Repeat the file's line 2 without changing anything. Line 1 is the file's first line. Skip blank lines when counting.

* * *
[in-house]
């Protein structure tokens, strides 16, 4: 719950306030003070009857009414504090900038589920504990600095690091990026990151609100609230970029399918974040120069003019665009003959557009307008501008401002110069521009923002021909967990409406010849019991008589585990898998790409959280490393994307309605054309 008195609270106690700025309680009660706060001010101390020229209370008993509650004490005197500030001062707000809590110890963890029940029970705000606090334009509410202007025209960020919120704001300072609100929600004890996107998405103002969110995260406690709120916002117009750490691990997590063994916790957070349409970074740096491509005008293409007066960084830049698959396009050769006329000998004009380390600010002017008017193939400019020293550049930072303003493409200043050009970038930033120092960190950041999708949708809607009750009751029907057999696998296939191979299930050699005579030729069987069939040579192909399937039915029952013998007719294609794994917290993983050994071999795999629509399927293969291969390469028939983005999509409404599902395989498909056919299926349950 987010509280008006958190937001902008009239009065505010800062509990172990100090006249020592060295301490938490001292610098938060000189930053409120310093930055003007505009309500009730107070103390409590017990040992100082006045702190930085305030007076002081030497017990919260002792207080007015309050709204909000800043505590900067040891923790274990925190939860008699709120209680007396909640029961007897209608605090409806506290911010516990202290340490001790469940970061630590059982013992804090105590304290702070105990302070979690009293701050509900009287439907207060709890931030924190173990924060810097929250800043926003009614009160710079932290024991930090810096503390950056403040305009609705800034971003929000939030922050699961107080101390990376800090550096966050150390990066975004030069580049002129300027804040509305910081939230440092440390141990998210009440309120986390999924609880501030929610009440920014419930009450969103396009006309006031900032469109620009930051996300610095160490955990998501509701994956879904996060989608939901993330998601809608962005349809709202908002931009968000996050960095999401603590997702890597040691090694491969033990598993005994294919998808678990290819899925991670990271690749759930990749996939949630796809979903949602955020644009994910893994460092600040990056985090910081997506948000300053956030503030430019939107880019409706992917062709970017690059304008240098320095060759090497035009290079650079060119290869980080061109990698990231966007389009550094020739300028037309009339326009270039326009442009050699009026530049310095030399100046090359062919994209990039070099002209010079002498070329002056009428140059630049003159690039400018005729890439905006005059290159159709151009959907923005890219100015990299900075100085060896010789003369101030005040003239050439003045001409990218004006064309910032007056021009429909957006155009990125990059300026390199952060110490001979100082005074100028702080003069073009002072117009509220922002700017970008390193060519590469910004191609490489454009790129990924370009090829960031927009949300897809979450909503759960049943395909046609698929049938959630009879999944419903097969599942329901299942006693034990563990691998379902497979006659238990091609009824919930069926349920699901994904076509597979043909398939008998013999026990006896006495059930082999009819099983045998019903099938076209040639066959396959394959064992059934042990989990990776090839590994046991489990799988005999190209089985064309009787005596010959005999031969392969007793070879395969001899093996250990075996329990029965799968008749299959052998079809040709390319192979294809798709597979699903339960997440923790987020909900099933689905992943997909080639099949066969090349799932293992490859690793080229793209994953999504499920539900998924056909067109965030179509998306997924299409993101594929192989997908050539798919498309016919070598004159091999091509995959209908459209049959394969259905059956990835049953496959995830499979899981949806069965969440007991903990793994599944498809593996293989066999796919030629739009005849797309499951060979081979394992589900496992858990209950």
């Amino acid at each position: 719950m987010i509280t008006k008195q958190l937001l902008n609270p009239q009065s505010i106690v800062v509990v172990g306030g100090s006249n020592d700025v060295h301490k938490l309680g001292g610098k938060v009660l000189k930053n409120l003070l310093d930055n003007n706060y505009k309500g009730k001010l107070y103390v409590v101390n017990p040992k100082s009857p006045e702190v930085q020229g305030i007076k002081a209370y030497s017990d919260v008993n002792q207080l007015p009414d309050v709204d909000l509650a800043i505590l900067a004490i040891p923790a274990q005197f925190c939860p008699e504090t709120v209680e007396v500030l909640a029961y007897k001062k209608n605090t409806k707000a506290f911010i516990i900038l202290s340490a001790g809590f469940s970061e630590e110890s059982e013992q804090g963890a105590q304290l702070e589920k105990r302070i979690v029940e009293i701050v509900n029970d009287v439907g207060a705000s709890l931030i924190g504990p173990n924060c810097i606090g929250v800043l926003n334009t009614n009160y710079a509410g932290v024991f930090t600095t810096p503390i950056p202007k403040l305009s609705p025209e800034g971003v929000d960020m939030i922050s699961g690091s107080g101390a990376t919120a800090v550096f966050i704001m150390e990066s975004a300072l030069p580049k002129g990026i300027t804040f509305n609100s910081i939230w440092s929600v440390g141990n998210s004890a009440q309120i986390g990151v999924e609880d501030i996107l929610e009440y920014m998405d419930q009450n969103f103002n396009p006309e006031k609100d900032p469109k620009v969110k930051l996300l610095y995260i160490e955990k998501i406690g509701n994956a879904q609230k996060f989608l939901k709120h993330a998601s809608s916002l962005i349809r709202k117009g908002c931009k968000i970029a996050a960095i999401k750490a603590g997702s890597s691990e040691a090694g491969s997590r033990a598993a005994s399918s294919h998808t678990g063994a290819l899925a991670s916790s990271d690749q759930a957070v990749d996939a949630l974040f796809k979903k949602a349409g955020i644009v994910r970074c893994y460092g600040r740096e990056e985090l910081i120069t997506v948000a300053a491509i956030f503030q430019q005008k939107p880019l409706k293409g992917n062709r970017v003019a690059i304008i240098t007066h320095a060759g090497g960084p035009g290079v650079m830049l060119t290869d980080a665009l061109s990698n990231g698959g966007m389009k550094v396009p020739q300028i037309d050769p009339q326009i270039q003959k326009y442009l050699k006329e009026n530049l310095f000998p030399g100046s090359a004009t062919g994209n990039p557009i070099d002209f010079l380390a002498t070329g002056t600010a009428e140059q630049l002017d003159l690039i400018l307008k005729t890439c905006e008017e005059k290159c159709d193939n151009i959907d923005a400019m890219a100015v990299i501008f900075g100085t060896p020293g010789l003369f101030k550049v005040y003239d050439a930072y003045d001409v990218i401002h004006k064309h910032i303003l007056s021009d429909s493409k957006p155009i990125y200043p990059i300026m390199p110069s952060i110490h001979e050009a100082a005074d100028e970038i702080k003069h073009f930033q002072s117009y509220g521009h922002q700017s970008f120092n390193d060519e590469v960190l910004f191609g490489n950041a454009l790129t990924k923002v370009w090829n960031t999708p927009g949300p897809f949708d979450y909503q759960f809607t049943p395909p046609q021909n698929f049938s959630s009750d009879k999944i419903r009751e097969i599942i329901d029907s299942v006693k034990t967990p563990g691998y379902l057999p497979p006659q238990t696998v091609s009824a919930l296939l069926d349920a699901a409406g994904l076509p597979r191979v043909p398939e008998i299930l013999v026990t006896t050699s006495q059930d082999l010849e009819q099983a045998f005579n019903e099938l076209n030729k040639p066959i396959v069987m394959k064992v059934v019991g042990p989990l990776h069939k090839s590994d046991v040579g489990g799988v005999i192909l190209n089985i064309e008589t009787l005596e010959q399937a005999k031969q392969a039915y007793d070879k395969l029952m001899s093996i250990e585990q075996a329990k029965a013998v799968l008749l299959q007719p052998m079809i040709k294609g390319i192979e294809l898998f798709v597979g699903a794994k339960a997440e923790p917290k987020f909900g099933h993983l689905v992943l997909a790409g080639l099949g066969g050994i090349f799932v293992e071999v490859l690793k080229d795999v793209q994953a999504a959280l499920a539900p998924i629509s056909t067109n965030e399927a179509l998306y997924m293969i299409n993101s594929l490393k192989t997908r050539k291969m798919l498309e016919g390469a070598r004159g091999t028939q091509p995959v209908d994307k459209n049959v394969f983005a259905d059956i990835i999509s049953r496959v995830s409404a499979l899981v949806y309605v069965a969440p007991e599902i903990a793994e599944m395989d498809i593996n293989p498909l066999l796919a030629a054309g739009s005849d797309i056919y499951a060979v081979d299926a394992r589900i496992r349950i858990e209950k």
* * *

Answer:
């Protein structure tokens, strides 16, 4: 719950306030003070009857009414504090900038589920504990600095690091990026990151609100609230970029399918974040120069003019665009003959557009307008501008401002110069521009923002021909967990409406010849019991008589585990898998790409959280490393994307309605054309 008195609270106690700025309680009660706060001010101390020229209370008993509650004490005197500030001062707000809590110890963890029940029970705000606090334009509410202007025209960020919120704001300072609100929600004890996107998405103002969110995260406690709120916002117009750490691990997590063994916790957070349409970074740096491509005008293409007066960084830049698959396009050769006329000998004009380390600010002017008017193939400019020293550049930072303003493409200043050009970038930033120092960190950041999708949708809607009750009751029907057999696998296939191979299930050699005579030729069987069939040579192909399937039915029952013998007719294609794994917290993983050994071999795999629509399927293969291969390469028939983005999509409404599902395989498909056919299926349950 987010509280008006958190937001902008009239009065505010800062509990172990100090006249020592060295301490938490001292610098938060000189930053409120310093930055003007505009309500009730107070103390409590017990040992100082006045702190930085305030007076002081030497017990919260002792207080007015309050709204909000800043505590900067040891923790274990925190939860008699709120209680007396909640029961007897209608605090409806506290911010516990202290340490001790469940970061630590059982013992804090105590304290702070105990302070979690009293701050509900009287439907207060709890931030924190173990924060810097929250800043926003009614009160710079932290024991930090810096503390950056403040305009609705800034971003929000939030922050699961107080101390990376800090550096966050150390990066975004030069580049002129300027804040509305910081939230440092440390141990998210009440309120986390999924609880501030929610009440920014419930009450969103396009006309006031900032469109620009930051996300610095160490955990998501509701994956879904996060989608939901993330998601809608962005349809709202908002931009968000996050960095999401603590997702890597040691090694491969033990598993005994294919998808678990290819899925991670990271690749759930990749996939949630796809979903949602955020644009994910893994460092600040990056985090910081997506948000300053956030503030430019939107880019409706992917062709970017690059304008240098320095060759090497035009290079650079060119290869980080061109990698990231966007389009550094020739300028037309009339326009270039326009442009050699009026530049310095030399100046090359062919994209990039070099002209010079002498070329002056009428140059630049003159690039400018005729890439905006005059290159159709151009959907923005890219100015990299900075100085060896010789003369101030005040003239050439003045001409990218004006064309910032007056021009429909957006155009990125990059300026390199952060110490001979100082005074100028702080003069073009002072117009509220922002700017970008390193060519590469910004191609490489454009790129990924370009090829960031927009949300897809979450909503759960049943395909046609698929049938959630009879999944419903097969599942329901299942006693034990563990691998379902497979006659238990091609009824919930069926349920699901994904076509597979043909398939008998013999026990006896006495059930082999009819099983045998019903099938076209040639066959396959394959064992059934042990989990990776090839590994046991489990799988005999190209089985064309009787005596010959005999031969392969007793070879395969001899093996250990075996329990029965799968008749299959052998079809040709390319192979294809798709597979699903339960997440923790987020909900099933689905992943997909080639099949066969090349799932293992490859690793080229793209994953999504499920539900998924056909067109965030179509998306997924299409993101594929192989997908050539798919498309016919070598004159091999091509995959209908459209049959394969259905059956990835049953496959995830499979899981949806069965969440007991903990793994599944498809593996293989066999796919030629739009005849797309499951060979081979394992589900496992858990209950």